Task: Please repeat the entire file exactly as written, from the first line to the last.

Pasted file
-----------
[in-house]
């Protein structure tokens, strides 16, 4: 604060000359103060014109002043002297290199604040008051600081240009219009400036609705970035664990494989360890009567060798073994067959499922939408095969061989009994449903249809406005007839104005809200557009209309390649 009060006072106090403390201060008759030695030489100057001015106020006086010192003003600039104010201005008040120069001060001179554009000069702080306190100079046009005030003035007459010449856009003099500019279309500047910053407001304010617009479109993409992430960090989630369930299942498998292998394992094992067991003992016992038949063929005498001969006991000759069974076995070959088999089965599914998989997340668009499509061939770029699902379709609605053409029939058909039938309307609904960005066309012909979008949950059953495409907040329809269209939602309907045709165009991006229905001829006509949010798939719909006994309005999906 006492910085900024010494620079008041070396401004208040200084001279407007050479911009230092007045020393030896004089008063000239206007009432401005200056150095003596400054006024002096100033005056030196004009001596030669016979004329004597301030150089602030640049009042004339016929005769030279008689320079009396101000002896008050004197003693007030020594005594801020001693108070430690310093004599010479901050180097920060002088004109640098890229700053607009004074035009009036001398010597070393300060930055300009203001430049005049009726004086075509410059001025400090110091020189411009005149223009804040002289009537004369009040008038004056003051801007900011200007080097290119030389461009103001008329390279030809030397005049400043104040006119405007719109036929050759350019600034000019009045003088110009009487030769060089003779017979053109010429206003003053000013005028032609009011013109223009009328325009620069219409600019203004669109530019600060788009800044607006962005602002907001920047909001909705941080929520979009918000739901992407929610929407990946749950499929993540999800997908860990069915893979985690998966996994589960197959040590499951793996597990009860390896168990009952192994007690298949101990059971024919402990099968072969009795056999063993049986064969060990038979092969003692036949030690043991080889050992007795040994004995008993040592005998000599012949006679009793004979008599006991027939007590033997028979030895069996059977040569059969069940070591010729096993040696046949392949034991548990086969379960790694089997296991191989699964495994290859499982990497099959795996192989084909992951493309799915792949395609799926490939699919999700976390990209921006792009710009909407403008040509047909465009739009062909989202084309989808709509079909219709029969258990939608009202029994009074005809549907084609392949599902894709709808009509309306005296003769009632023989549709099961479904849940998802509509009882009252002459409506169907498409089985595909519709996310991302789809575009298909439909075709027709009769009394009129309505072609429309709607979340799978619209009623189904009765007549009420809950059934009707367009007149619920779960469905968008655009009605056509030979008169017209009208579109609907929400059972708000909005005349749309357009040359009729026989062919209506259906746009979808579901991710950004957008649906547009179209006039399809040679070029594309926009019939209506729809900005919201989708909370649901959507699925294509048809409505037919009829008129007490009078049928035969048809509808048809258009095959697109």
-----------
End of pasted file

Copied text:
[in-house]
């Protein structure tokens, strides 16, 4: 604060000359103060014109002043002297290199604040008051600081240009219009400036609705970035664990494989360890009567060798073994067959499922939408095969061989009994449903249809406005007839104005809200557009209309390649 009060006072106090403390201060008759030695030489100057001015106020006086010192003003600039104010201005008040120069001060001179554009000069702080306190100079046009005030003035007459010449856009003099500019279309500047910053407001304010617009479109993409992430960090989630369930299942498998292998394992094992067991003992016992038949063929005498001969006991000759069974076995070959088999089965599914998989997340668009499509061939770029699902379709609605053409029939058909039938309307609904960005066309012909979008949950059953495409907040329809269209939602309907045709165009991006229905001829006509949010798939719909006994309005999906 006492910085900024010494620079008041070396401004208040200084001279407007050479911009230092007045020393030896004089008063000239206007009432401005200056150095003596400054006024002096100033005056030196004009001596030669016979004329004597301030150089602030640049009042004339016929005769030279008689320079009396101000002896008050004197003693007030020594005594801020001693108070430690310093004599010479901050180097920060002088004109640098890229700053607009004074035009009036001398010597070393300060930055300009203001430049005049009726004086075509410059001025400090110091020189411009005149223009804040002289009537004369009040008038004056003051801007900011200007080097290119030389461009103001008329390279030809030397005049400043104040006119405007719109036929050759350019600034000019009045003088110009009487030769060089003779017979053109010429206003003053000013005028032609009011013109223009009328325009620069219409600019203004669109530019600060788009800044607006962005602002907001920047909001909705941080929520979009918000739901992407929610929407990946749950499929993540999800997908860990069915893979985690998966996994589960197959040590499951793996597990009860390896168990009952192994007690298949101990059971024919402990099968072969009795056999063993049986064969060990038979092969003692036949030690043991080889050992007795040994004995008993040592005998000599012949006679009793004979008599006991027939007590033997028979030895069996059977040569059969069940070591010729096993040696046949392949034991548990086969379960790694089997296991191989699964495994290859499982990497099959795996192989084909992951493309799915792949395609799926490939699919999700976390990209921006792009710009909407403008040509047909465009739009062909989202084309989808709509079909219709029969258990939608009202029994009074005809549907084609392949599902894709709808009509309306005296003769009632023989549709099961479904849940998802509509009882009252002459409506169907498409089985595909519709996310991302789809575009298909439909075709027709009769009394009129309505072609429309709607979340799978619209009623189904009765007549009420809950059934009707367009007149619920779960469905968008655009009605056509030979008169017209009208579109609907929400059972708000909005005349749309357009040359009729026989062919209506259906746009979808579901991710950004957008649906547009179209006039399809040679070029594309926009019939209506729809900005919201989708909370649901959507699925294509048809409505037919009829008129007490009078049928035969048809509808048809258009095959697109």